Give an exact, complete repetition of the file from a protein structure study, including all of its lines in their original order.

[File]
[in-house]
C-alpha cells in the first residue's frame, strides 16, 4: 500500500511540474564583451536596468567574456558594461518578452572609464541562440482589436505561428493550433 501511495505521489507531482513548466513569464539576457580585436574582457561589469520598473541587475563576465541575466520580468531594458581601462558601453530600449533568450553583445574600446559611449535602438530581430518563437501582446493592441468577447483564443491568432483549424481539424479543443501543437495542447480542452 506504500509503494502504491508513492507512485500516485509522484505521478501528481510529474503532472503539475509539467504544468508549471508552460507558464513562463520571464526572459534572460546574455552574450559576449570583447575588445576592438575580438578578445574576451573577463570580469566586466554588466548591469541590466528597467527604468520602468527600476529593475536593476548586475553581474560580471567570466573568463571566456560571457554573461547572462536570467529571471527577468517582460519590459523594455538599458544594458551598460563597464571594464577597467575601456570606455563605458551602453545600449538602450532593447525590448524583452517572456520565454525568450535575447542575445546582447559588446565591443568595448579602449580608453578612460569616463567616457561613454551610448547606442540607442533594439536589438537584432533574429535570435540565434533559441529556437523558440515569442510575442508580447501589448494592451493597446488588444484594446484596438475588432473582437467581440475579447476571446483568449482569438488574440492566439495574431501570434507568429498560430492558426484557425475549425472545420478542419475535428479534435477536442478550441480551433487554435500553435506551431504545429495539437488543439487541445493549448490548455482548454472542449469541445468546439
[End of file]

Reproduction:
[in-house]
C-alpha cells in the first residue's frame, strides 16, 4: 500500500511540474564583451536596468567574456558594461518578452572609464541562440482589436505561428493550433 501511495505521489507531482513548466513569464539576457580585436574582457561589469520598473541587475563576465541575466520580468531594458581601462558601453530600449533568450553583445574600446559611449535602438530581430518563437501582446493592441468577447483564443491568432483549424481539424479543443501543437495542447480542452 506504500509503494502504491508513492507512485500516485509522484505521478501528481510529474503532472503539475509539467504544468508549471508552460507558464513562463520571464526572459534572460546574455552574450559576449570583447575588445576592438575580438578578445574576451573577463570580469566586466554588466548591469541590466528597467527604468520602468527600476529593475536593476548586475553581474560580471567570466573568463571566456560571457554573461547572462536570467529571471527577468517582460519590459523594455538599458544594458551598460563597464571594464577597467575601456570606455563605458551602453545600449538602450532593447525590448524583452517572456520565454525568450535575447542575445546582447559588446565591443568595448579602449580608453578612460569616463567616457561613454551610448547606442540607442533594439536589438537584432533574429535570435540565434533559441529556437523558440515569442510575442508580447501589448494592451493597446488588444484594446484596438475588432473582437467581440475579447476571446483568449482569438488574440492566439495574431501570434507568429498560430492558426484557425475549425472545420478542419475535428479534435477536442478550441480551433487554435500553435506551431504545429495539437488543439487541445493549448490548455482548454472542449469541445468546439